Julio Godoy at The Other News:
Islands could fall off the map: Sylt, the largest of Germany’s Frisian islands, in the North Sea, lost at least 800,000 cubic metres of sand from its beaches in the last two months, because of heavy storms and flooding that have marked the northern hemisphere autumn and winter seasons.
On the other side of the planet, in the south-western Pacific Ocean, Tuvalu, a tiny archipelago of nine atolls and reefs, with the highest point just five metres above sea level, is suffering a similar loss of land, and for the same reasons.
“Tuvalu is drowning!” is the alarm that the island’s officials have been sounding for years.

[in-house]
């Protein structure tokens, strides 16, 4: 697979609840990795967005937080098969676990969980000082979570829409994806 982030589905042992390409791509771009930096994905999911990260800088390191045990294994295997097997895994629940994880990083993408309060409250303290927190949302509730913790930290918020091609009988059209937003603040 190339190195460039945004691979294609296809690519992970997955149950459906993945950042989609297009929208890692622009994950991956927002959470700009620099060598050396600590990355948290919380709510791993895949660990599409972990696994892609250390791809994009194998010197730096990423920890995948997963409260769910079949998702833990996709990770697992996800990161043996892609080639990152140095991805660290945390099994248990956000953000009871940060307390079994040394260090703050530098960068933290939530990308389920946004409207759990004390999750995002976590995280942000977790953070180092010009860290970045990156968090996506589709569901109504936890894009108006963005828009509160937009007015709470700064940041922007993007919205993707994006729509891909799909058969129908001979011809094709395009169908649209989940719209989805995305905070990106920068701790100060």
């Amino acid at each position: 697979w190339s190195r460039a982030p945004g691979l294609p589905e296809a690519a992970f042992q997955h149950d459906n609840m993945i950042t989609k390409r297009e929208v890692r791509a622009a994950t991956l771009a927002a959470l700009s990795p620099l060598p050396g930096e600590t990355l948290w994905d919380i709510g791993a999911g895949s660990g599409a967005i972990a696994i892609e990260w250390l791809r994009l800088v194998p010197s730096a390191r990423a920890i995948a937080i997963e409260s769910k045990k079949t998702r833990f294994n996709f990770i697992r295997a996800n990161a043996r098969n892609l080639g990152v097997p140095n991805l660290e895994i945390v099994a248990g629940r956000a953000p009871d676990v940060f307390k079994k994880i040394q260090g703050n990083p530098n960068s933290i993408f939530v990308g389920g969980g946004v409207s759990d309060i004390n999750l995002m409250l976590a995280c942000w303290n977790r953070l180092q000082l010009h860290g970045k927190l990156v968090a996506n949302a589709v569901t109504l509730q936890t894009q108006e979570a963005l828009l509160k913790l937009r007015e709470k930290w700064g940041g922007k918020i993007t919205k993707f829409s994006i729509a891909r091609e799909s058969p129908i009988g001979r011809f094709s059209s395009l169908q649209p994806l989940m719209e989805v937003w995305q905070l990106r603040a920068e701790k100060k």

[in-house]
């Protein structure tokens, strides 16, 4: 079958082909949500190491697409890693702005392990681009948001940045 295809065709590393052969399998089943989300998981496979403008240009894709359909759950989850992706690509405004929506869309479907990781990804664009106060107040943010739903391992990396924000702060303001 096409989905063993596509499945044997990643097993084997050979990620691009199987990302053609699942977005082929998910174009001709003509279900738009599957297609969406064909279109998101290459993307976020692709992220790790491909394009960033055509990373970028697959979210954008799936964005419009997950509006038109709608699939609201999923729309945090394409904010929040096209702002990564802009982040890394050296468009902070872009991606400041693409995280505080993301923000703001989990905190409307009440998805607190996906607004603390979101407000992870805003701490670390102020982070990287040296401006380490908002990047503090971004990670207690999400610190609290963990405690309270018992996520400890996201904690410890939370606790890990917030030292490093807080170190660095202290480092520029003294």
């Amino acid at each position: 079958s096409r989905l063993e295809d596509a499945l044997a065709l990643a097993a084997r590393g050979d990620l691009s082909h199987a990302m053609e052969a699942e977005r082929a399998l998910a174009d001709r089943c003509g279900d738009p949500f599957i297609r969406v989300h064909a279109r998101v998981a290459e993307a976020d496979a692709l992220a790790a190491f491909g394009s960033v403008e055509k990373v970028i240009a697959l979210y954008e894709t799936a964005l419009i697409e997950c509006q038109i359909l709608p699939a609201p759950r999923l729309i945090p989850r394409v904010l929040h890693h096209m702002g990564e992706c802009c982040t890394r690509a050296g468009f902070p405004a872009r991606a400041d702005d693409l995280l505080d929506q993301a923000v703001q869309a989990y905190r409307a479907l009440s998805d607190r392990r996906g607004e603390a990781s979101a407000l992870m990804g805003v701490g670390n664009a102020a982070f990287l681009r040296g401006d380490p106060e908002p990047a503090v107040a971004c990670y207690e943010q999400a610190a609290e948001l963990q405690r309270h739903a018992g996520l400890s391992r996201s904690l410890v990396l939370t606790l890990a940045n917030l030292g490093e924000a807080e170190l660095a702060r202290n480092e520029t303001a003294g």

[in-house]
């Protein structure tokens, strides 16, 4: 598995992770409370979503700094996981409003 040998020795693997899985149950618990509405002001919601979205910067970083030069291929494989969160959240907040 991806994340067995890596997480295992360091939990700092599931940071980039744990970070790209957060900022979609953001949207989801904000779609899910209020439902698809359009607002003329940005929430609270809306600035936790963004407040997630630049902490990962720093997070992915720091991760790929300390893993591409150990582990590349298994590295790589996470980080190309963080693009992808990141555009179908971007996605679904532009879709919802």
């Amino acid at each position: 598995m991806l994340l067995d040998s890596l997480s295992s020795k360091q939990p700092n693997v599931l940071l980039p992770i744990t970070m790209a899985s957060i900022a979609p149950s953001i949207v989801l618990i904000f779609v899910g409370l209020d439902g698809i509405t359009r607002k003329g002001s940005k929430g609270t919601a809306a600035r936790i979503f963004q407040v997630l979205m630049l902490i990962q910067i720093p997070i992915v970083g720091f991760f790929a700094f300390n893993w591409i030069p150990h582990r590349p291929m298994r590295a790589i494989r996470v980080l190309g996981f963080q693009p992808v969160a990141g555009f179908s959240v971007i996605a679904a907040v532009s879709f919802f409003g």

Sylt, Tuvalu and dozens of other islands, like those of the Caribbean, are the most vulnerable to the continued rise in the Earth’s average temperatures, which according to the Fourth Assessment report of the Intergovernmental Panel on Climate Change (IPCC), presented Feb. 2 in Paris, could reach a 4-degree Celsius increase by 2100.
Global warming, produced by emissions of gases that cause the greenhouse effect in the Earth’s atmosphere, is making sea levels rise as polar ice melts, as well as intensifying storms and hurricanes, with stronger winds and heavier rains, taking a heavy toll on humans and the natural environment.
According to the IPCC assessment, in this century the sea level could rise 28 to 43 centimetres as a result of climate change. For the people living on Sylt, Tuvalu and similar islands, this could literally mean their disappearance from the world map.